Left guard Logan Mankins' contentious two-year relationship with the Patriots quickly became peaceful over the last months. He immediately signed his franchise tender, reported to training camp on time and spoke highly of owner Robert Kraft and the organization.
Clearly, the complicated deal had been in the works since the conclusion of the lockout, and everything came to fruition Wednesday when the two sides reached a six-year agreement, according to reports.
Just hours before the news broke, Kraft said he expected a resolution to happen "soon," and he hoped Mankins would retire as a Patriot.
It wasn't very long ago when that thought of a long-term marriage was laughable, but the two sides made it work. Ironically, the franchise tag — which is so ruthlessly despised by players who want to hit free agency — was a principal conductor of the deal.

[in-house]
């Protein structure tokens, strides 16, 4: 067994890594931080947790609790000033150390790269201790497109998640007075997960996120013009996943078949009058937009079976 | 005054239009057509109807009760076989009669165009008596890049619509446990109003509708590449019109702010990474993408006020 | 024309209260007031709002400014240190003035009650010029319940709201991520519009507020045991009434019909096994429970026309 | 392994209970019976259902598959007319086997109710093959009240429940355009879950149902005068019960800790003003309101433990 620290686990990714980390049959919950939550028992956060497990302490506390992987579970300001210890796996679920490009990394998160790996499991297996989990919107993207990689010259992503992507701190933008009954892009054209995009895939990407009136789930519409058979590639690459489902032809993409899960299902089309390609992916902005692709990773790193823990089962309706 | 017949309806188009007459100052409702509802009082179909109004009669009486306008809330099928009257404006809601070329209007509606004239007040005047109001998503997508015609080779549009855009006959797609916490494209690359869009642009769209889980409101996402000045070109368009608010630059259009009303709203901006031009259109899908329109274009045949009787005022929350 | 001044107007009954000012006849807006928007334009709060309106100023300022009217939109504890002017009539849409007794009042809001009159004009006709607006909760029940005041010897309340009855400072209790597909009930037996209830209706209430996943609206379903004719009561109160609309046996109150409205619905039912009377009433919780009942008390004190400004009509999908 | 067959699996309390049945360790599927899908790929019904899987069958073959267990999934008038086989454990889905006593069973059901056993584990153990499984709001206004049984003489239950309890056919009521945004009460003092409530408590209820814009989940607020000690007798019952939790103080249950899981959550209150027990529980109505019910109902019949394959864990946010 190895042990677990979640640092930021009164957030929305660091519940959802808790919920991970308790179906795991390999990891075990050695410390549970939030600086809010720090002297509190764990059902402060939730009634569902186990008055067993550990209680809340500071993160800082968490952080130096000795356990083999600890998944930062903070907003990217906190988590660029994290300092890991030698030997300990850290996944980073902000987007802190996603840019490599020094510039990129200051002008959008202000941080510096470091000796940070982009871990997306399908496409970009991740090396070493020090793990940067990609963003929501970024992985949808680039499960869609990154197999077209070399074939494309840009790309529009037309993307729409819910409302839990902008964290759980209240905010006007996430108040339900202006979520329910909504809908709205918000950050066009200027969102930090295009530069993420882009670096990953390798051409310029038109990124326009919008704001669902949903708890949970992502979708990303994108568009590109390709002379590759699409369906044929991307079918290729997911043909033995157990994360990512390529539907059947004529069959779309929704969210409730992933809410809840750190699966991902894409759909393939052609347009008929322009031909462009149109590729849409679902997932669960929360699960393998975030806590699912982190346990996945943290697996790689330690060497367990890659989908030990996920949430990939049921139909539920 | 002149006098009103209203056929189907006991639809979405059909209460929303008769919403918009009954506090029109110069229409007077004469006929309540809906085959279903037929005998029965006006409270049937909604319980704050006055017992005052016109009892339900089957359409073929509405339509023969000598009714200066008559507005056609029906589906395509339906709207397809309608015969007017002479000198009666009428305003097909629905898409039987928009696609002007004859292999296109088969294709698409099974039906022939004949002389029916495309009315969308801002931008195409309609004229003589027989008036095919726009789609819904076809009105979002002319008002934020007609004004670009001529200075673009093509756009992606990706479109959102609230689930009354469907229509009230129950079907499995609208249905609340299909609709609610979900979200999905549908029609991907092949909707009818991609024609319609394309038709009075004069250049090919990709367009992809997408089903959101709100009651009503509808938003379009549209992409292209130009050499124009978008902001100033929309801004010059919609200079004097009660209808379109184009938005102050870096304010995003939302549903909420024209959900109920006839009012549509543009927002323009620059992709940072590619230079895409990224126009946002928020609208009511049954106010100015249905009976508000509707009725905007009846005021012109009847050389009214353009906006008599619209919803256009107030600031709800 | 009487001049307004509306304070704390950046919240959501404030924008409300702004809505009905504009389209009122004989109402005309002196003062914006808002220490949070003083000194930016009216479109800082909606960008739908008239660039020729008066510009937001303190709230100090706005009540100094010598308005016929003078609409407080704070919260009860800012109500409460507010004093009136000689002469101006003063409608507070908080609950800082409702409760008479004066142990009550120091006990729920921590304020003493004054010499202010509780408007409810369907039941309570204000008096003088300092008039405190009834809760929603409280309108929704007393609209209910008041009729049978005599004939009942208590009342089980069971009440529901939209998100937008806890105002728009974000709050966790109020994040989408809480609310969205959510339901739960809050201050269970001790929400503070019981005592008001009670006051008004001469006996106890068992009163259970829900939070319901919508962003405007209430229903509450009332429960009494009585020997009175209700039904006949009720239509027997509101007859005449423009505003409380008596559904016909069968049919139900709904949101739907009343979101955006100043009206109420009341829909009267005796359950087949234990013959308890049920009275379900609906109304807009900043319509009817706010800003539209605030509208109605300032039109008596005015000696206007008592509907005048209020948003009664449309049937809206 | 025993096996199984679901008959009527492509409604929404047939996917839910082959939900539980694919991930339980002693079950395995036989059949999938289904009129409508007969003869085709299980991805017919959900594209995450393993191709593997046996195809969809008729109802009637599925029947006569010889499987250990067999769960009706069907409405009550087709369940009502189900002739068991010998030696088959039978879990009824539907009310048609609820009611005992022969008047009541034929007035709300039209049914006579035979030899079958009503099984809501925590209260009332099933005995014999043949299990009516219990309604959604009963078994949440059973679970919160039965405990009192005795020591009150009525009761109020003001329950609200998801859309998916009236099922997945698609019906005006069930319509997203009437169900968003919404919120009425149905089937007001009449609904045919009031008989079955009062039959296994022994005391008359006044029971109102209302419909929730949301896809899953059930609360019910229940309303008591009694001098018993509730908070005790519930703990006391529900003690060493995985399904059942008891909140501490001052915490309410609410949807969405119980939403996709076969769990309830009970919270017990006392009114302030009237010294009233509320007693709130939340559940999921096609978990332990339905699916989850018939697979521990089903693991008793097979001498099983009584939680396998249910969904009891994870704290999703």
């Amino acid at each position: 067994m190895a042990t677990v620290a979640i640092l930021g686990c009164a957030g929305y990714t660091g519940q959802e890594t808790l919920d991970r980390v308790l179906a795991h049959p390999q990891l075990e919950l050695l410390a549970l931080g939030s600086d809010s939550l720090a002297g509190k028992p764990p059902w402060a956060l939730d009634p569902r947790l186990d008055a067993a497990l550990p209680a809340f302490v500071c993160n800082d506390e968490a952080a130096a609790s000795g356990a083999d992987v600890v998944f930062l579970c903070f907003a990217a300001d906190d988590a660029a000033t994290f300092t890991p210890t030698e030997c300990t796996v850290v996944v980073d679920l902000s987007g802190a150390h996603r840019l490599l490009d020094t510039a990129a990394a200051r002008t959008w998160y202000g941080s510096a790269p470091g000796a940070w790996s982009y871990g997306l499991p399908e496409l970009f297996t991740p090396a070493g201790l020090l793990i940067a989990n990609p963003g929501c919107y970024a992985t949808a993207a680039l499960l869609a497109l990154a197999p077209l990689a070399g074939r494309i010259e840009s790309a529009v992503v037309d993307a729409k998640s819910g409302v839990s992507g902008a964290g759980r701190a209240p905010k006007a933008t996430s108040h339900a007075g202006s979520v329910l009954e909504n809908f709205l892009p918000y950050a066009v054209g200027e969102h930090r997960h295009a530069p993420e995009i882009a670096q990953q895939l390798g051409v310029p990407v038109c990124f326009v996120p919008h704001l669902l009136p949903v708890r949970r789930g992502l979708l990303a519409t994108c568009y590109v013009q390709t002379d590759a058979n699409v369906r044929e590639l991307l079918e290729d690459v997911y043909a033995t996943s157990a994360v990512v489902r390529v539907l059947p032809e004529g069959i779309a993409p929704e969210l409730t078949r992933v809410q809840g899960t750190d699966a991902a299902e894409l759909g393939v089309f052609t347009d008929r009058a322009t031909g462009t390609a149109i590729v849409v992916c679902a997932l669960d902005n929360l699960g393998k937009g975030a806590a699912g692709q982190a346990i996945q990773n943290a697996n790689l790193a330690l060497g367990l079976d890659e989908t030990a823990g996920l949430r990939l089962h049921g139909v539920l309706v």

The Patriots hit Mankins with the tag before the lockout, guaranteeing him a base salary of $10.1 million in 2011. Though Mankins said as recently as April that he wanted to measure his value in free agency — and likely hoped that the tag would expire in the new collective bargaining agreement — he inked the tender soon after the lockout.
In doing so, it forced the Patriots' hand. They probably weren't keen on the idea of paying Mankins such a high salary in 2011, so they were more inclined to restructure his deal. As one thing led to another, the two sides had to realize they worked better together than apart.
It definitely wasn't pretty, but the money talked and the pens walked. Now, Mankins can focus on backing it up on the field, the thing he does better than anything else.